"Currently, USi includes an obligation in its standard contract to provide a certain level of business continuity to the customer. The bare level provision is for a recovery at an alternative site within two weeks if our current facility becomes unavailable. If our data center in Annapolis became unavailable, we would seek to recover the customer at our Milpitas, CA data center within two weeks, which is in line with our contracts with vendors who would replace our inventory," says Goldschlag.

For customers requiring a shorter recovery timeframe, Goldshlag offers that there are only two alternatives that an ASP (or a Web hosting company) can offer, "They can offer to improve the client’s placement in the recovery queue. For example, if one of our customers running PeopleSoft Financials has an outage near month’s end, an especially important time in their processing cycle, we might be able to assign their recovery priority over other clients."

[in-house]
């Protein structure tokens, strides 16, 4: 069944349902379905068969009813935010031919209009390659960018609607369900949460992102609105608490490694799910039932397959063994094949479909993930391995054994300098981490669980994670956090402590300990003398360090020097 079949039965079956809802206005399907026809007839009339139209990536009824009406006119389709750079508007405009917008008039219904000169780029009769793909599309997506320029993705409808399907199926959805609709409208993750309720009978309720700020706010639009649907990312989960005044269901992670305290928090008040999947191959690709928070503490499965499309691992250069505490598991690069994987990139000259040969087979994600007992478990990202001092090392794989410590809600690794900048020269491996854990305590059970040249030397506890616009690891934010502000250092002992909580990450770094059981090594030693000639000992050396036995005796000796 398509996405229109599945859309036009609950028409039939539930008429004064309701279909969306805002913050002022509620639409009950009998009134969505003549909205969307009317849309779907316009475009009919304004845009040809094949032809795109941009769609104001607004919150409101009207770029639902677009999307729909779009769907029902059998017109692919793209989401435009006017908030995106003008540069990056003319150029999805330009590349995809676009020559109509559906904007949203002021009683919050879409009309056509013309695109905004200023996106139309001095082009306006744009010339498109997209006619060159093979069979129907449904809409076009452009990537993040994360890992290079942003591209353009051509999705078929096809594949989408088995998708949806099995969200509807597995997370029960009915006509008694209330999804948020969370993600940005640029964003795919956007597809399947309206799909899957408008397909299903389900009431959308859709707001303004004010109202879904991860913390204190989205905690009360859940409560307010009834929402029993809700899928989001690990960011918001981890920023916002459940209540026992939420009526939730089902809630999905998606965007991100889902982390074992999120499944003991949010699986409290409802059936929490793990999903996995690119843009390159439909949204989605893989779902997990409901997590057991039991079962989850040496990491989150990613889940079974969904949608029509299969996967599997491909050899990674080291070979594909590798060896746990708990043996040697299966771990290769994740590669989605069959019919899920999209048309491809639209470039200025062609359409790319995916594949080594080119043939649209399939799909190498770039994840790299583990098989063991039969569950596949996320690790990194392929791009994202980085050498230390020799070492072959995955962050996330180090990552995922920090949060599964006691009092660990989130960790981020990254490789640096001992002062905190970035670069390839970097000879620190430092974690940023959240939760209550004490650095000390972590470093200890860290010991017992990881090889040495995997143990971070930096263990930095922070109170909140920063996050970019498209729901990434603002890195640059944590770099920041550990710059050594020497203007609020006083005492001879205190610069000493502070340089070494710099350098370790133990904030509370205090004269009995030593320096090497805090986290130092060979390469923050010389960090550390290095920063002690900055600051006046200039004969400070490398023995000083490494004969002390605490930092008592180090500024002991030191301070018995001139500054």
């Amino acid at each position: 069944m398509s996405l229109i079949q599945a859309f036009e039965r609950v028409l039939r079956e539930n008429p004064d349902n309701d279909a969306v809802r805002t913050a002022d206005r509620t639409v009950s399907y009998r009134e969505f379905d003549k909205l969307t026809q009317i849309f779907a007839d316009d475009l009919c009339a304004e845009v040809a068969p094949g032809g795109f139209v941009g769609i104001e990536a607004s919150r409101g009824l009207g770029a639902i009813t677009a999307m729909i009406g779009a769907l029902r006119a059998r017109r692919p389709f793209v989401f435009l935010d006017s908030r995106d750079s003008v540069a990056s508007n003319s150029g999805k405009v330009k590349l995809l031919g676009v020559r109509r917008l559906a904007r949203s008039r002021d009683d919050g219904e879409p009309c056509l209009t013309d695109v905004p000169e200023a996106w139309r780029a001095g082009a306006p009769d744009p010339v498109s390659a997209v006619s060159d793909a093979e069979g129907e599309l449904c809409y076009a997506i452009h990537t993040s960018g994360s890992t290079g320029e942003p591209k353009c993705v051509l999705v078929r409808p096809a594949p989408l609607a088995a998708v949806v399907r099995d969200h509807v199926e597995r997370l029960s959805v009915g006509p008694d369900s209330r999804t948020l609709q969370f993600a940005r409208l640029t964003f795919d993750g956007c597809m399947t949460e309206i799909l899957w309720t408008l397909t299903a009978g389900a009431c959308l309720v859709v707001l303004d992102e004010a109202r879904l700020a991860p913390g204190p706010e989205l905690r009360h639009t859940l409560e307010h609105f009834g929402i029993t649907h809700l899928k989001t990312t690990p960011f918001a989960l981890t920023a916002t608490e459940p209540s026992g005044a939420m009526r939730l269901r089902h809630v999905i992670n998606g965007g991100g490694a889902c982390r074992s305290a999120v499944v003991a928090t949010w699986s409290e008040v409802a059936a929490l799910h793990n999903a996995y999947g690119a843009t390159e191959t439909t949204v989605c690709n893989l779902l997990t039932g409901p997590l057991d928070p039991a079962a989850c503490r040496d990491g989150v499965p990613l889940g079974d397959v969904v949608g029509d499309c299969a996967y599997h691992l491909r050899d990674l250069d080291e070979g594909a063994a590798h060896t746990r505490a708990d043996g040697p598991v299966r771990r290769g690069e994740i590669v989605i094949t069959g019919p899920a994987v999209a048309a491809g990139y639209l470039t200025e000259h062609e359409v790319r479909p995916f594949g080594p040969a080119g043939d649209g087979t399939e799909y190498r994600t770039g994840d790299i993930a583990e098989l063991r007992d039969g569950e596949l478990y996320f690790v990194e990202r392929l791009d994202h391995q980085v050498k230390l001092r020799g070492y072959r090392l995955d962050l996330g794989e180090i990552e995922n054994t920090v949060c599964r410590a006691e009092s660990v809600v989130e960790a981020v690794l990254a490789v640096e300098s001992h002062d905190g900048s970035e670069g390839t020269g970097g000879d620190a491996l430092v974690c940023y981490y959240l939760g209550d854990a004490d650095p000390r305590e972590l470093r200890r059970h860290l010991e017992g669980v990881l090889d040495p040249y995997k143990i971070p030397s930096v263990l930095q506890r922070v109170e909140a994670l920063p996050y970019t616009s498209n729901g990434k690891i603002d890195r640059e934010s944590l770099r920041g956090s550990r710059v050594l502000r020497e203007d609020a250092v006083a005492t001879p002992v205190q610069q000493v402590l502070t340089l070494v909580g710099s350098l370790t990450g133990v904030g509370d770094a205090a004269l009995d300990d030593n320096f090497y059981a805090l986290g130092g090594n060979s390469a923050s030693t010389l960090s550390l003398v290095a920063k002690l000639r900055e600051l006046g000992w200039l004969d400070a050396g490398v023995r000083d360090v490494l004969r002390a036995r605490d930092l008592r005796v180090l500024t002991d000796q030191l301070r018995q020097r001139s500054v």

"Another approach is to provide a more expensive contract that provides for the replacement of resources in a shorter timeframe. We may provide an additional service of data replication across our two data centers, providing an equivalent site that may be held in reserve or used on on-going basis as additional capacity and resources."

Goldschlag notes that one recent customer contract obtained by USi does not engage the firm to provide ASP services at all, but only engages them as a hot backup to a competitor’s hosting arrangement. "The customer involved is hosting their applications elsewhere, but they liked our service and wanted us to provide a disaster recovery backup site for them. We like this concept a lot. It shows we can provide a service that provides value to customers and also to competing ASPs."